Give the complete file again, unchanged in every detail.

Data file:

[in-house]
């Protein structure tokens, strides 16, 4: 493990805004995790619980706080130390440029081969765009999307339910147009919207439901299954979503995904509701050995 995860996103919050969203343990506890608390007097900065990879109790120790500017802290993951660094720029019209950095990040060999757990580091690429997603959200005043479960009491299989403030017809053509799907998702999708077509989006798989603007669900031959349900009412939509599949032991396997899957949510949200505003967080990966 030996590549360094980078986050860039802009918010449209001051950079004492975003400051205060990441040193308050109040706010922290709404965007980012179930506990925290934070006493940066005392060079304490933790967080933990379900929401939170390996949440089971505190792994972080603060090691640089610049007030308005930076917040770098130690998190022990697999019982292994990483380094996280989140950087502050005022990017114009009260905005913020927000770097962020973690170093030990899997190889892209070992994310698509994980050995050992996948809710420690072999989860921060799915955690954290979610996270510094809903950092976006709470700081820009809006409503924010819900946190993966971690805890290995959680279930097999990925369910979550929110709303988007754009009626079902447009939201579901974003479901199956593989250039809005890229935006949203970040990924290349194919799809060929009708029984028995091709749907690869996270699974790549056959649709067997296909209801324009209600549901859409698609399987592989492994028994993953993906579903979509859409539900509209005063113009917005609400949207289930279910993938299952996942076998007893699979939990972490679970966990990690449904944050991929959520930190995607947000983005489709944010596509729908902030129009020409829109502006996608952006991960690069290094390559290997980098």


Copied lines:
[in-house]
């Protein structure tokens, strides 16, 4: 493990805004995790619980706080130390440029081969765009999307339910147009919207439901299954979503995904509701050995 995860996103919050969203343990506890608390007097900065990879109790120790500017802290993951660094720029019209950095990040060999757990580091690429997603959200005043479960009491299989403030017809053509799907998702999708077509989006798989603007669900031959349900009412939509599949032991396997899957949510949200505003967080990966 030996590549360094980078986050860039802009918010449209001051950079004492975003400051205060990441040193308050109040706010922290709404965007980012179930506990925290934070006493940066005392060079304490933790967080933990379900929401939170390996949440089971505190792994972080603060090691640089610049007030308005930076917040770098130690998190022990697999019982292994990483380094996280989140950087502050005022990017114009009260905005913020927000770097962020973690170093030990899997190889892209070992994310698509994980050995050992996948809710420690072999989860921060799915955690954290979610996270510094809903950092976006709470700081820009809006409503924010819900946190993966971690805890290995959680279930097999990925369910979550929110709303988007754009009626079902447009939201579901974003479901199956593989250039809005890229935006949203970040990924290349194919799809060929009708029984028995091709749907690869996270699974790549056959649709067997296909209801324009209600549901859409698609399987592989492994028994993953993906579903979509859409539900509209005063113009917005609400949207289930279910993938299952996942076998007893699979939990972490679970966990990690449904944050991929959520930190995607947000983005489709944010596509729908902030129009020409829109502006996608952006991960690069290094390559290997980098």